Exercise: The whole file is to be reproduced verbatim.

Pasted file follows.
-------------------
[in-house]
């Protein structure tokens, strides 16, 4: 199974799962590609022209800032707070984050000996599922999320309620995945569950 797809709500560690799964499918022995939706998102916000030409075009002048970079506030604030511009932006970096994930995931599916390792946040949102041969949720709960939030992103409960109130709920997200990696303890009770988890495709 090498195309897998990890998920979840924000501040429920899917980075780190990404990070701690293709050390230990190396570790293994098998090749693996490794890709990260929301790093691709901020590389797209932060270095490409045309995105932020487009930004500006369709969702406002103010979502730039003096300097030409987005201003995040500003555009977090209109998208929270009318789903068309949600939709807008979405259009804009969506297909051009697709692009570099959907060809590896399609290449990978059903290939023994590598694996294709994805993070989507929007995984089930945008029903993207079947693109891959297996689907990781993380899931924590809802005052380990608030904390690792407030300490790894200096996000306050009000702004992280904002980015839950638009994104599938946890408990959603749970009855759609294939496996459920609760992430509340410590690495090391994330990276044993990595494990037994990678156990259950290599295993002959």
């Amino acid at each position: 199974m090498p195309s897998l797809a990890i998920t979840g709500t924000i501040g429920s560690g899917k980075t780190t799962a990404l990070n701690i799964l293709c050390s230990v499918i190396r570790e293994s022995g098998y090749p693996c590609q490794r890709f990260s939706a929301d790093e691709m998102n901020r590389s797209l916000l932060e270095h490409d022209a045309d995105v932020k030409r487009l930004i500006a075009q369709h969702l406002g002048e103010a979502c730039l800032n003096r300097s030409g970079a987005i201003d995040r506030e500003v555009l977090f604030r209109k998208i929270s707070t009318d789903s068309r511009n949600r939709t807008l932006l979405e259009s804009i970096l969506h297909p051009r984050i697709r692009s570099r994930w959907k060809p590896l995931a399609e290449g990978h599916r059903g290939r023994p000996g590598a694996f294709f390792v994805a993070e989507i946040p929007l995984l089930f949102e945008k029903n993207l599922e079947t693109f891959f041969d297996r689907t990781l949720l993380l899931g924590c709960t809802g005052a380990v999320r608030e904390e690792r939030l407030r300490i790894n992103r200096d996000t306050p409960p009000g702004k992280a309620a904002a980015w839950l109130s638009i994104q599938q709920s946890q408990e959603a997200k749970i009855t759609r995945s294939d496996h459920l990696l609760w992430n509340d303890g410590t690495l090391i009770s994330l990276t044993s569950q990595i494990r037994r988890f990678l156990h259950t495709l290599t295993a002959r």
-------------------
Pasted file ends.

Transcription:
[in-house]
């Protein structure tokens, strides 16, 4: 199974799962590609022209800032707070984050000996599922999320309620995945569950 797809709500560690799964499918022995939706998102916000030409075009002048970079506030604030511009932006970096994930995931599916390792946040949102041969949720709960939030992103409960109130709920997200990696303890009770988890495709 090498195309897998990890998920979840924000501040429920899917980075780190990404990070701690293709050390230990190396570790293994098998090749693996490794890709990260929301790093691709901020590389797209932060270095490409045309995105932020487009930004500006369709969702406002103010979502730039003096300097030409987005201003995040500003555009977090209109998208929270009318789903068309949600939709807008979405259009804009969506297909051009697709692009570099959907060809590896399609290449990978059903290939023994590598694996294709994805993070989507929007995984089930945008029903993207079947693109891959297996689907990781993380899931924590809802005052380990608030904390690792407030300490790894200096996000306050009000702004992280904002980015839950638009994104599938946890408990959603749970009855759609294939496996459920609760992430509340410590690495090391994330990276044993990595494990037994990678156990259950290599295993002959």
């Amino acid at each position: 199974m090498p195309s897998l797809a990890i998920t979840g709500t924000i501040g429920s560690g899917k980075t780190t799962a990404l990070n701690i799964l293709c050390s230990v499918i190396r570790e293994s022995g098998y090749p693996c590609q490794r890709f990260s939706a929301d790093e691709m998102n901020r590389s797209l916000l932060e270095h490409d022209a045309d995105v932020k030409r487009l930004i500006a075009q369709h969702l406002g002048e103010a979502c730039l800032n003096r300097s030409g970079a987005i201003d995040r506030e500003v555009l977090f604030r209109k998208i929270s707070t009318d789903s068309r511009n949600r939709t807008l932006l979405e259009s804009i970096l969506h297909p051009r984050i697709r692009s570099r994930w959907k060809p590896l995931a399609e290449g990978h599916r059903g290939r023994p000996g590598a694996f294709f390792v994805a993070e989507i946040p929007l995984l089930f949102e945008k029903n993207l599922e079947t693109f891959f041969d297996r689907t990781l949720l993380l899931g924590c709960t809802g005052a380990v999320r608030e904390e690792r939030l407030r300490i790894n992103r200096d996000t306050p409960p009000g702004k992280a309620a904002a980015w839950l109130s638009i994104q599938q709920s946890q408990e959603a997200k749970i009855t759609r995945s294939d496996h459920l990696l609760w992430n509340d303890g410590t690495l090391i009770s994330l990276t044993s569950q990595i494990r037994r988890f990678l156990h259950t495709l290599t295993a002959r």